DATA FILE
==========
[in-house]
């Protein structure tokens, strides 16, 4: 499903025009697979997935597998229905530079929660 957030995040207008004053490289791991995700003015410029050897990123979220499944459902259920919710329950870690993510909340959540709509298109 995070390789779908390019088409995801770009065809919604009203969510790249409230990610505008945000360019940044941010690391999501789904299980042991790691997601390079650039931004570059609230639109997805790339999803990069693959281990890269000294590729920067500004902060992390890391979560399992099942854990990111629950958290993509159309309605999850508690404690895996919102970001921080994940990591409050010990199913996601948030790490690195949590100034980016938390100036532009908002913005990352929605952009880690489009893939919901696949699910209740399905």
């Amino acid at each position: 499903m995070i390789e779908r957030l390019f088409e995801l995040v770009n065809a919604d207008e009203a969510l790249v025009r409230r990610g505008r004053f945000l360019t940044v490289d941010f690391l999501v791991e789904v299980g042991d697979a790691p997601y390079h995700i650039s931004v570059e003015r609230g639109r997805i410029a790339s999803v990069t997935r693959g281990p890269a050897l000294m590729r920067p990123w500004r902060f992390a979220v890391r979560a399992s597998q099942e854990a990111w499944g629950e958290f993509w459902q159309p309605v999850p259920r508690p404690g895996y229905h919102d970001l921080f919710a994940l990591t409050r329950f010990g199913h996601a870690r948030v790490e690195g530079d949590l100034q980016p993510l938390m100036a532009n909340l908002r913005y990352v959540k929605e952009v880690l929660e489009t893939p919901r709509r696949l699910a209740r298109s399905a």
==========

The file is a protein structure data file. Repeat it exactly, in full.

[in-house]
């Protein structure tokens, strides 16, 4: 499903025009697979997935597998229905530079929660 957030995040207008004053490289791991995700003015410029050897990123979220499944459902259920919710329950870690993510909340959540709509298109 995070390789779908390019088409995801770009065809919604009203969510790249409230990610505008945000360019940044941010690391999501789904299980042991790691997601390079650039931004570059609230639109997805790339999803990069693959281990890269000294590729920067500004902060992390890391979560399992099942854990990111629950958290993509159309309605999850508690404690895996919102970001921080994940990591409050010990199913996601948030790490690195949590100034980016938390100036532009908002913005990352929605952009880690489009893939919901696949699910209740399905």
């Amino acid at each position: 499903m995070i390789e779908r957030l390019f088409e995801l995040v770009n065809a919604d207008e009203a969510l790249v025009r409230r990610g505008r004053f945000l360019t940044v490289d941010f690391l999501v791991e789904v299980g042991d697979a790691p997601y390079h995700i650039s931004v570059e003015r609230g639109r997805i410029a790339s999803v990069t997935r693959g281990p890269a050897l000294m590729r920067p990123w500004r902060f992390a979220v890391r979560a399992s597998q099942e854990a990111w499944g629950e958290f993509w459902q159309p309605v999850p259920r508690p404690g895996y229905h919102d970001l921080f919710a994940l990591t409050r329950f010990g199913h996601a870690r948030v790490e690195g530079d949590l100034q980016p993510l938390m100036a532009n909340l908002r913005y990352v959540k929605e952009v880690l929660e489009t893939p919901r709509r696949l699910a209740r298109s399905a």